General Motors Co. says it plans to develop an electric vehicle with Chinese partner SAIC Motor Corp., and it won't be just a copy of the Chevrolet Volt.
GM and SAIC announced the project in a statement today and during various media events from Shanghai this morning.
In a teleconference today with journalists, GM Vice Chairman Steve Girsky confirmed that GM will form a 50-50 joint venture with SAIC to develop an EV for the Chinese market.
That vehicle will be designed by the Pan-Asia Technical Automotive Center (PATAC), a design studio in Shanghai run by the two partners.
The EV will be a new vehicle, not an adaptation of an existing model like the Chevy Sonic, Girsky said. But he did not indicate whether the vehicle would be a small city car, when it would be introduced or how much it will cost.
"New technology is expensive and high-risk," Girsky said. "We will utilize our partners...to lower our risk and development costs, and bring technology to the market more quickly."
As the project moves forward, GM will move ahead with its plans to import small numbers of the Chevrolet Volt into China.
Girsky said GM hopes to persuade the Chinese government to extend its sales subsidy to imports such as the Volt. "We are hopeful that China will consider extending incentives to all vehicles in the future," he said.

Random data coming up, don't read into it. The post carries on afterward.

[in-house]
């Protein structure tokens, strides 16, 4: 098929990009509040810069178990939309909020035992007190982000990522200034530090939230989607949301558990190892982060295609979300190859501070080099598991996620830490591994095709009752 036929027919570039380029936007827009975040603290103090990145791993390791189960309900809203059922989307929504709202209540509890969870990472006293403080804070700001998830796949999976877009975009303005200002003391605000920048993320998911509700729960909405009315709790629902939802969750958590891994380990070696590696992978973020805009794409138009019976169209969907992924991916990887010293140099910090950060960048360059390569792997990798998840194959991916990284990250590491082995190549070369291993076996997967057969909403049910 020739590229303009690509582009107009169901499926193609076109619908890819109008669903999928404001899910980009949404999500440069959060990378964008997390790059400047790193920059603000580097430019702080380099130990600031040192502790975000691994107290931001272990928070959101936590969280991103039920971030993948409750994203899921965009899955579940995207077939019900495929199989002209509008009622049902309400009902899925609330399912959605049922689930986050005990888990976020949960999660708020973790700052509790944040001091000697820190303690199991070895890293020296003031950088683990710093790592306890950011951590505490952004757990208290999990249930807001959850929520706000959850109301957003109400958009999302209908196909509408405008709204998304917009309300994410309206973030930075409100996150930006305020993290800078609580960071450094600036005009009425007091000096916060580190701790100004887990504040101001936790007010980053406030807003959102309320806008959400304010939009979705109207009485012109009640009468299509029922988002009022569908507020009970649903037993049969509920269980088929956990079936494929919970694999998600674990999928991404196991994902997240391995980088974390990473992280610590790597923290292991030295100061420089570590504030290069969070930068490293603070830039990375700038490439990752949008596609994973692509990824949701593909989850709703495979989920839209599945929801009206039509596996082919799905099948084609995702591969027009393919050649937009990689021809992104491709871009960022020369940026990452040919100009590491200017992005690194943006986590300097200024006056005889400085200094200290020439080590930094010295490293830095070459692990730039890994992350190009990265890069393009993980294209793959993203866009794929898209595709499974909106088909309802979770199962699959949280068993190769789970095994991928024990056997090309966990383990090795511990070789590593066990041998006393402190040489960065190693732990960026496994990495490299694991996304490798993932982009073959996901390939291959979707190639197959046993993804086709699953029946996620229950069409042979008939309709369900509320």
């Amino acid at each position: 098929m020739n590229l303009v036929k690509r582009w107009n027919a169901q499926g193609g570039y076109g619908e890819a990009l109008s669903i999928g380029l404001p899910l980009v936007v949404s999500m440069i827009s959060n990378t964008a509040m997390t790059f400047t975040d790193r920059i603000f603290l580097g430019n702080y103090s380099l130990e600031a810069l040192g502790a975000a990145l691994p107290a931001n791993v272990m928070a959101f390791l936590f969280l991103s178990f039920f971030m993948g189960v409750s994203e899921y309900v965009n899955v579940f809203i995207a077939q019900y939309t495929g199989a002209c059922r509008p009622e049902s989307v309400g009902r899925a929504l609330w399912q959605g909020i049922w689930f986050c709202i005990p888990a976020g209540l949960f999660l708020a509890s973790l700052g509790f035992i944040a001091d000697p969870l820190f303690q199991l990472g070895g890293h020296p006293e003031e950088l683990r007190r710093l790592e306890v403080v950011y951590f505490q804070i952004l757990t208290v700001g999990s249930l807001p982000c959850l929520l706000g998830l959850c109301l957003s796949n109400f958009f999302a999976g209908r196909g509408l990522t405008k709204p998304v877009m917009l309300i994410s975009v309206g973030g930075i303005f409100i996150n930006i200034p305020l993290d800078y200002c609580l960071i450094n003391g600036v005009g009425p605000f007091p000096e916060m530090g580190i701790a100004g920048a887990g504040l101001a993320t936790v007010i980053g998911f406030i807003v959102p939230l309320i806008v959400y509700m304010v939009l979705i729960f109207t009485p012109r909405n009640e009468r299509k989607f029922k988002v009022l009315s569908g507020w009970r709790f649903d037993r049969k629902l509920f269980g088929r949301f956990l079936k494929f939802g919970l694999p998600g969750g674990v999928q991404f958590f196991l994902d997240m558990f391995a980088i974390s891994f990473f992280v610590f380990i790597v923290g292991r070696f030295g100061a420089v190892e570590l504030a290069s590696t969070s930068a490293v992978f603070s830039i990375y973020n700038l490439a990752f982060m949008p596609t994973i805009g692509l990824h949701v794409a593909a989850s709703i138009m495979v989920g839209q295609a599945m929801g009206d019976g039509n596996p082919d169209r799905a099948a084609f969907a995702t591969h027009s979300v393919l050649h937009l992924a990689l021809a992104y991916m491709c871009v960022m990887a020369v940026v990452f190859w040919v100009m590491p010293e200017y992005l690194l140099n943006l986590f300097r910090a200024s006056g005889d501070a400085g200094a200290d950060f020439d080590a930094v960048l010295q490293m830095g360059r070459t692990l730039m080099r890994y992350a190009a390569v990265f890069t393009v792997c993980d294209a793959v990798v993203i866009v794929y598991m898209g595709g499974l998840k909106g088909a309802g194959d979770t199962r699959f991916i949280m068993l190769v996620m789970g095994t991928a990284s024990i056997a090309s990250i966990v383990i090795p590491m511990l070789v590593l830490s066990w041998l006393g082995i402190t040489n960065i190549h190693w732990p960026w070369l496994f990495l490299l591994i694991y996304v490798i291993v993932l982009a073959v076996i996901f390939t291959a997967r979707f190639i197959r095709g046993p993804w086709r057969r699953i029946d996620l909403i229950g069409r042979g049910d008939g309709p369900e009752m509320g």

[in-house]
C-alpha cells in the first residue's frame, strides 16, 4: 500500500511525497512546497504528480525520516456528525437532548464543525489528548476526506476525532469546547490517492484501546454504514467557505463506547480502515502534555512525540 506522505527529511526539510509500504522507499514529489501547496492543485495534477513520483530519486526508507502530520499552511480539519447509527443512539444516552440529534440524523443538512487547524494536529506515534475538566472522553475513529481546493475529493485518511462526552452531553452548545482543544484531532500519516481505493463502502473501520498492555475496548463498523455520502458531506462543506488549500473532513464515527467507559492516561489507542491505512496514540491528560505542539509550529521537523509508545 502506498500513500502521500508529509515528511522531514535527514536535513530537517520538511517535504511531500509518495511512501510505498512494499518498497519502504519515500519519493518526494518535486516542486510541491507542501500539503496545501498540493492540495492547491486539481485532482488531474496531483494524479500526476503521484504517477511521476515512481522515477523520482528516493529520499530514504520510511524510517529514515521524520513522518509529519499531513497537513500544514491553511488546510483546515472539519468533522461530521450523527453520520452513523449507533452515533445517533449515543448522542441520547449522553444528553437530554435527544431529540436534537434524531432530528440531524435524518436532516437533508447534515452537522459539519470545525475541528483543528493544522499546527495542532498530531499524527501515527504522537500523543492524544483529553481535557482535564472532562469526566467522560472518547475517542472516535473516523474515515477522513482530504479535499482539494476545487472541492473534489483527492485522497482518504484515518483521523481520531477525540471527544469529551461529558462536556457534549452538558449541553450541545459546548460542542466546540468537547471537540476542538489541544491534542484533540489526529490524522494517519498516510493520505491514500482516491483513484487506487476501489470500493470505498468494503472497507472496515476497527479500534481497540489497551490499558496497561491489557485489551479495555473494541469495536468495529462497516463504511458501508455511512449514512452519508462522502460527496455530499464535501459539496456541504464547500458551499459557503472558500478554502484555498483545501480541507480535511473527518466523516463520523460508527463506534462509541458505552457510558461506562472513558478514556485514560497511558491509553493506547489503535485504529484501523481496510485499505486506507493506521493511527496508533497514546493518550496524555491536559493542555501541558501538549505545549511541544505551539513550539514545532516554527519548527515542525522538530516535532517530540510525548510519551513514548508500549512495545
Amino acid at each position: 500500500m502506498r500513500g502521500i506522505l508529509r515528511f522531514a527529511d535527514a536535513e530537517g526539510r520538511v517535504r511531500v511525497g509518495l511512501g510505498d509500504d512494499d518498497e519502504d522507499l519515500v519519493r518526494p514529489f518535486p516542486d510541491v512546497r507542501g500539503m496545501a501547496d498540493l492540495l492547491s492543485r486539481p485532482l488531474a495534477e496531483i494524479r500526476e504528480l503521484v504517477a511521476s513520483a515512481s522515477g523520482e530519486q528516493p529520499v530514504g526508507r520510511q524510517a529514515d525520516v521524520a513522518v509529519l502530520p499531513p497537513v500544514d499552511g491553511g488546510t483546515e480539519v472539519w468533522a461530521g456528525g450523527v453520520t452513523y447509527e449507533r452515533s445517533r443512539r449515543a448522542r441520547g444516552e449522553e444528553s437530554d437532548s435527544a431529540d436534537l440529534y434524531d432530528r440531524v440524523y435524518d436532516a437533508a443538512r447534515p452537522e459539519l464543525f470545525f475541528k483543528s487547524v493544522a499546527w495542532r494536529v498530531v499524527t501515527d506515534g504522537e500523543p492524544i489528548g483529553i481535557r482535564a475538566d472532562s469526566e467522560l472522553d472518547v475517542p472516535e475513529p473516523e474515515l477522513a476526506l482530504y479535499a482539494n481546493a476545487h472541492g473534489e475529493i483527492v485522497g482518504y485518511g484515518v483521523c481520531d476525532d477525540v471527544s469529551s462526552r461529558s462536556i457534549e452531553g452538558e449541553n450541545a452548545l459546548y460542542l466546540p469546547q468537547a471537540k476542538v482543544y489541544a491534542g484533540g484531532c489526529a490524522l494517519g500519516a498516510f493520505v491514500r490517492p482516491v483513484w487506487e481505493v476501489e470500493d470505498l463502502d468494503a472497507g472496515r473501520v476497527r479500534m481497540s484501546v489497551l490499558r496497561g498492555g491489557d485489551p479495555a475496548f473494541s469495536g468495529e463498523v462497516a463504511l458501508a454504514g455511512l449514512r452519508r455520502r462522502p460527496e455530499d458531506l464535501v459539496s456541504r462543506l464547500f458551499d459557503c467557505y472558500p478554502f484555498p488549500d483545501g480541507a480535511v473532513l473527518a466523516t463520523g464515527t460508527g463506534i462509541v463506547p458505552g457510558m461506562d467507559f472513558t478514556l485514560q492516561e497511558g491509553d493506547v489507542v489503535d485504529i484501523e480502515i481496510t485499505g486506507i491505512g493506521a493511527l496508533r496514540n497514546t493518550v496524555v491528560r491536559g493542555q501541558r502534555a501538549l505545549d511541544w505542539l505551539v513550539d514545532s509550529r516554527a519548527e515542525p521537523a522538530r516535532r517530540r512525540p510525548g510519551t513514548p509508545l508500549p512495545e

Girsky also emphasized that the Chinese government has not pressured GM to share the Volt's technology with its Chinese partners.
GM's collaboration with SAIC, which was launched in 1997, has been profitable for both companies. SAIC now is China's largest domestic automaker, and GM is China's biggest foreign automaker.
The partners produce Buicks and Chevrolets for sale in China, and they also produce a commercial microvan called the Sunshine, China's top-selling light vehicle.
GM plans to introduce 60 new and upgraded models in the country during the next five years, the company said during the Shanghai auto show in April. GM and SAIC operate ten joint ventures in the nation.
Girsky said GM is confident that it can safely share its intellectual property with SAIC. "This is not the first time that we've brought intellectual property into China," Girsky said. "We work well with this partner."
Automakers including Daimler AG and Nissan Motor Co. have announced plans to add alternative-energy vehicles in China as the world's largest polluter seeks to reduce emissions. The government aims to have 1 million electric-powered vehicles on the road by 2015, according to the Ministry of Science.
Vehicle sales are forecast to slow this year in China, after sales-tax breaks and rebates for rural buyers ended in January and following central bank interest-rate rises.
Overall sales in the first eight months of the year rose 3.3 percent to 12 million units, with passenger-car sales gaining 6.1 percent to 9.2 million units, the China Association of Automobile Manufacturers said on Sept. 9. Deliveries climbed 32 percent last year.
The Shanghai GM joint venture introduced the Chevy Sail electric concept vehicle late last year. Vehicles developed under the partnership will be sold in China under Shanghai GM and SAIC brands, and GM also will use the architecture to build electric vehicles globally.
The agreement finalizes a nonbinding memorandum on cooperation for green-vehicle development SAIC and GM signed last November. At the time, SAIC agreed to buy a 1 percent stake in GM through an initial public offering held to make GM a public company again and cut the U.S. Treasury's stake in the company.